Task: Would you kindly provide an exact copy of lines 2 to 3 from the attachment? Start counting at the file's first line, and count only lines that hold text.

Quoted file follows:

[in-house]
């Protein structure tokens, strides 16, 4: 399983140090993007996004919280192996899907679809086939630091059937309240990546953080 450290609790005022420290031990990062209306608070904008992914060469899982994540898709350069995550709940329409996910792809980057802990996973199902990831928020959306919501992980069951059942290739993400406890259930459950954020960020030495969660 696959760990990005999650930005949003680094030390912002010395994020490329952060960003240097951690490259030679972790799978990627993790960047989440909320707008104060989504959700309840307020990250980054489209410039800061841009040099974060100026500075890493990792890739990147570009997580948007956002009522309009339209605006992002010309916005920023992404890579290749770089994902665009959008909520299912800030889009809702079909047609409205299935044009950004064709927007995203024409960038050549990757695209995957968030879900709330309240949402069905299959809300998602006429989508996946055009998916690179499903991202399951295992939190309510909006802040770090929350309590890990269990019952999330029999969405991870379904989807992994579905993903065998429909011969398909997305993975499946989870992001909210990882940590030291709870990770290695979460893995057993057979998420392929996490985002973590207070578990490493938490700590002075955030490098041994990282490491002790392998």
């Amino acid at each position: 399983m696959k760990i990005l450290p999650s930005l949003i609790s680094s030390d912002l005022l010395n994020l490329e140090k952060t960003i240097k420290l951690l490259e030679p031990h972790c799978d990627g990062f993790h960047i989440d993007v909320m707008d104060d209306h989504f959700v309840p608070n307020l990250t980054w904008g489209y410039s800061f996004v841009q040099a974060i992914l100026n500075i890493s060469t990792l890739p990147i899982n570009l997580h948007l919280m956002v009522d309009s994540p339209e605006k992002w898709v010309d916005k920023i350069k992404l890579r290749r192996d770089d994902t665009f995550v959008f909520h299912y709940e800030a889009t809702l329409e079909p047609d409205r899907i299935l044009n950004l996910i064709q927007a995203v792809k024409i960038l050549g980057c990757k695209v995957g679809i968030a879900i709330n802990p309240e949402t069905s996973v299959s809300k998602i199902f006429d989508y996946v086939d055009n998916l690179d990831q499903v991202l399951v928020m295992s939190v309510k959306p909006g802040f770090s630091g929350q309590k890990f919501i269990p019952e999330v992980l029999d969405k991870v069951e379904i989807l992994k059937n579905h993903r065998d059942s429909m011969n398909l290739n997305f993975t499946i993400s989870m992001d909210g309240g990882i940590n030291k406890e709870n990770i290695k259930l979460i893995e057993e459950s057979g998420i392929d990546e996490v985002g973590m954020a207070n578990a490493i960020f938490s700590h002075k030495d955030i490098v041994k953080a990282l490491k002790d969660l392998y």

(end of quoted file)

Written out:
């Protein structure tokens, strides 16, 4: 399983140090993007996004919280192996899907679809086939630091059937309240990546953080 450290609790005022420290031990990062209306608070904008992914060469899982994540898709350069995550709940329409996910792809980057802990996973199902990831928020959306919501992980069951059942290739993400406890259930459950954020960020030495969660 696959760990990005999650930005949003680094030390912002010395994020490329952060960003240097951690490259030679972790799978990627993790960047989440909320707008104060989504959700309840307020990250980054489209410039800061841009040099974060100026500075890493990792890739990147570009997580948007956002009522309009339209605006992002010309916005920023992404890579290749770089994902665009959008909520299912800030889009809702079909047609409205299935044009950004064709927007995203024409960038050549990757695209995957968030879900709330309240949402069905299959809300998602006429989508996946055009998916690179499903991202399951295992939190309510909006802040770090929350309590890990269990019952999330029999969405991870379904989807992994579905993903065998429909011969398909997305993975499946989870992001909210990882940590030291709870990770290695979460893995057993057979998420392929996490985002973590207070578990490493938490700590002075955030490098041994990282490491002790392998």
């Amino acid at each position: 399983m696959k760990i990005l450290p999650s930005l949003i609790s680094s030390d912002l005022l010395n994020l490329e140090k952060t960003i240097k420290l951690l490259e030679p031990h972790c799978d990627g990062f993790h960047i989440d993007v909320m707008d104060d209306h989504f959700v309840p608070n307020l990250t980054w904008g489209y410039s800061f996004v841009q040099a974060i992914l100026n500075i890493s060469t990792l890739p990147i899982n570009l997580h948007l919280m956002v009522d309009s994540p339209e605006k992002w898709v010309d916005k920023i350069k992404l890579r290749r192996d770089d994902t665009f995550v959008f909520h299912y709940e800030a889009t809702l329409e079909p047609d409205r899907i299935l044009n950004l996910i064709q927007a995203v792809k024409i960038l050549g980057c990757k695209v995957g679809i968030a879900i709330n802990p309240e949402t069905s996973v299959s809300k998602i199902f006429d989508y996946v086939d055009n998916l690179d990831q499903v991202l399951v928020m295992s939190v309510k959306p909006g802040f770090s630091g929350q309590k890990f919501i269990p019952e999330v992980l029999d969405k991870v069951e379904i989807l992994k059937n579905h993903r065998d059942s429909m011969n398909l290739n997305f993975t499946i993400s989870m992001d909210g309240g990882i940590n030291k406890e709870n990770i290695k259930l979460i893995e057993e459950s057979g998420i392929d990546e996490v985002g973590m954020a207070n578990a490493i960020f938490s700590h002075k030495d955030i490098v041994k953080a990282l490491k002790d969660l392998y």